The Webb Telescope is a joint effort by NASA, the European Space Agency, and the Canadian Space Agency. From its position far out in space, without having to peer through the Earth’s atmosphere, the Webb Telescope can see infrared light that is not detectable by the human eye and can position its powerful mirror assembly to peer into the deepest recesses of the universe. The images from the first five targets of the Telescope show its versatility; they range from a look at objects that are basically in our stellar neighborhood, only a few thousand light years distant, to a look at SMACS 0723, a cluster of galaxies that are 4.6 billion light years away.
And we can give NASA and its partners credit for a bit of whimsy in their choices, too. They decided one of the targets should be a cluster of galaxies called Stephan’s Quintet–familiar to anyone who has watched It’s A Wonderful Life as the home territory of the angel Clarence–and the image at the bottom of this post shows how the galaxies interact with each other and form new stars in a kind of exquisite gravitational dance.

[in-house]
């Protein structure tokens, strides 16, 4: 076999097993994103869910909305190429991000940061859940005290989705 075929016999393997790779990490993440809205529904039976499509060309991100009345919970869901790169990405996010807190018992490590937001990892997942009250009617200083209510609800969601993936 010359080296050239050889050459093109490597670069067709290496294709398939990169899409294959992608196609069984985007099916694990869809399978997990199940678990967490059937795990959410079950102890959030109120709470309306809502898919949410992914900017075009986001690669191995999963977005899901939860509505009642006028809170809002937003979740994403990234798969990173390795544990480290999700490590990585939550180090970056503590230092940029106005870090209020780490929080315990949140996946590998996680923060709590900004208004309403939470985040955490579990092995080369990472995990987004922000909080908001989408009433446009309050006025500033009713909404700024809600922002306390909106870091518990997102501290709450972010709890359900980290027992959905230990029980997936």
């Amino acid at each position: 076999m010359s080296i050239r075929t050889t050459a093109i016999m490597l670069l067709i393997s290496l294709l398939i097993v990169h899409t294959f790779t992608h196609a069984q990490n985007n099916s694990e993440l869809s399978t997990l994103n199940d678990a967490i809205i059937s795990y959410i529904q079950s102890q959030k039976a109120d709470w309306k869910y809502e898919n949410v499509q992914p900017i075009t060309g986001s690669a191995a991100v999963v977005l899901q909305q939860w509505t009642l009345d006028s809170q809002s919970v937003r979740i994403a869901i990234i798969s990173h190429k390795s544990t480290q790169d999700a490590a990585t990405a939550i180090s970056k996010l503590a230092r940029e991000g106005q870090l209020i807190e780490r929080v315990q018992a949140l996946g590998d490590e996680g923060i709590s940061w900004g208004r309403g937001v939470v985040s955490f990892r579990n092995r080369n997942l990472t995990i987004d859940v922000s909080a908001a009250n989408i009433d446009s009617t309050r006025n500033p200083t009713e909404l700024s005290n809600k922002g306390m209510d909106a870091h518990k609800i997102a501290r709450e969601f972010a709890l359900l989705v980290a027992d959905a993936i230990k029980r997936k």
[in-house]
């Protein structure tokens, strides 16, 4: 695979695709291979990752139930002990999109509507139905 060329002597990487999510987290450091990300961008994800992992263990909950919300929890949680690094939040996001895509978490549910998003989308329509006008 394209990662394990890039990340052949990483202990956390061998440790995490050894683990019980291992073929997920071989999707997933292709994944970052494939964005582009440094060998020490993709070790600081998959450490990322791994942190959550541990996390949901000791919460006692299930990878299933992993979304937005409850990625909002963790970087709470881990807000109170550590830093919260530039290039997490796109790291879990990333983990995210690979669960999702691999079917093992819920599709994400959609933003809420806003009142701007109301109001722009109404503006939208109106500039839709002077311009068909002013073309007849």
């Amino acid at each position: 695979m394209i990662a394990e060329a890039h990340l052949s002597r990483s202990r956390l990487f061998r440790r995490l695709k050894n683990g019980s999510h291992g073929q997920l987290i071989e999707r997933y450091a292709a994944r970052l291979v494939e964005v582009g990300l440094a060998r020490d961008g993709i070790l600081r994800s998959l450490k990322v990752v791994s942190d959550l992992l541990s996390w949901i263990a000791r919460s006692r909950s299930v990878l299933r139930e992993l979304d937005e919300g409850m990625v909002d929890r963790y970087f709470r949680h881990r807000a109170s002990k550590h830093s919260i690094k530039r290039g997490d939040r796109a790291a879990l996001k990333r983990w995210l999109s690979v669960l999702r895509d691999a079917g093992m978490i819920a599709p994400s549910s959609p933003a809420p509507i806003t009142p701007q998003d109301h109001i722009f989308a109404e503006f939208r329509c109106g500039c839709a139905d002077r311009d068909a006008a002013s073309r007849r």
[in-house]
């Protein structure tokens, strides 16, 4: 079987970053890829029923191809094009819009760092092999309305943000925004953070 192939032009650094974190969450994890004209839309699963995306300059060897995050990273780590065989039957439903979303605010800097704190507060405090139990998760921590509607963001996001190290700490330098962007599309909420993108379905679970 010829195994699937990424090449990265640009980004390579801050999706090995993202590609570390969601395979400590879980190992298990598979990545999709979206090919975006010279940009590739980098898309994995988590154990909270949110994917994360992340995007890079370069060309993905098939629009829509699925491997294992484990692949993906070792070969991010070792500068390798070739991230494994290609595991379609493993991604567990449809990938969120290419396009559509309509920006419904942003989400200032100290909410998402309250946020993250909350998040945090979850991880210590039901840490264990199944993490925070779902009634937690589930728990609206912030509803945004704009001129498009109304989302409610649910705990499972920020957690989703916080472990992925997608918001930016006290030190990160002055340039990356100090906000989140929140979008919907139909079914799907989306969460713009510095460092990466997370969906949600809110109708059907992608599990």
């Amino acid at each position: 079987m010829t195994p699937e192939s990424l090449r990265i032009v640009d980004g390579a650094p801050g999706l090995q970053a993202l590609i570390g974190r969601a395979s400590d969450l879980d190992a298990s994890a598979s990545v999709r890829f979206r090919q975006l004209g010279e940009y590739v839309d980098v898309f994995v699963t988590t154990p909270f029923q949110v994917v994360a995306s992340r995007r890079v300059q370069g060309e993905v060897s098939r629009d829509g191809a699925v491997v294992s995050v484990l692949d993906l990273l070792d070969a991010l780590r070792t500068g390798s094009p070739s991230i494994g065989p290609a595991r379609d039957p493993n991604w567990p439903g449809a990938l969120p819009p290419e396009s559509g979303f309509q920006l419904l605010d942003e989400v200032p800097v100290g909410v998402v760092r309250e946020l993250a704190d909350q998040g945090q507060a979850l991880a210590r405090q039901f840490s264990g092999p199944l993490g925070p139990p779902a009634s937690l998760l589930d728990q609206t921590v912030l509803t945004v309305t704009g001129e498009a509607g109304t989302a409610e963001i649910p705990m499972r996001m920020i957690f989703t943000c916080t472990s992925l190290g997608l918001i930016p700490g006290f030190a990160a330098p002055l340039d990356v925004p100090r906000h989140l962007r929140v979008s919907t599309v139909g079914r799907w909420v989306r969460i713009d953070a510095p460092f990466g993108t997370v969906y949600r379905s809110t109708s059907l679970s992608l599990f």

My favorite images from the first five targets are of the amoeba-like Southern Ring planetary nebula, shown above. The nebula, which is a mere 2,500 light years from Earth, was formed by shells of gas and dust that were ejected by the two dying stars in the center of the array, shown clearly in the photo on the right. Carl Sagan would call the wispy material radiating out into the void “star stuff,” and it’s breathtaking to see.
The Webb Space Telescope has just begun its operations, and its five targets are only a tiny, infinitesimal part of the universe that the telescope will be exploring. Simply put, there’s lots to look at. Prepare to be amazed.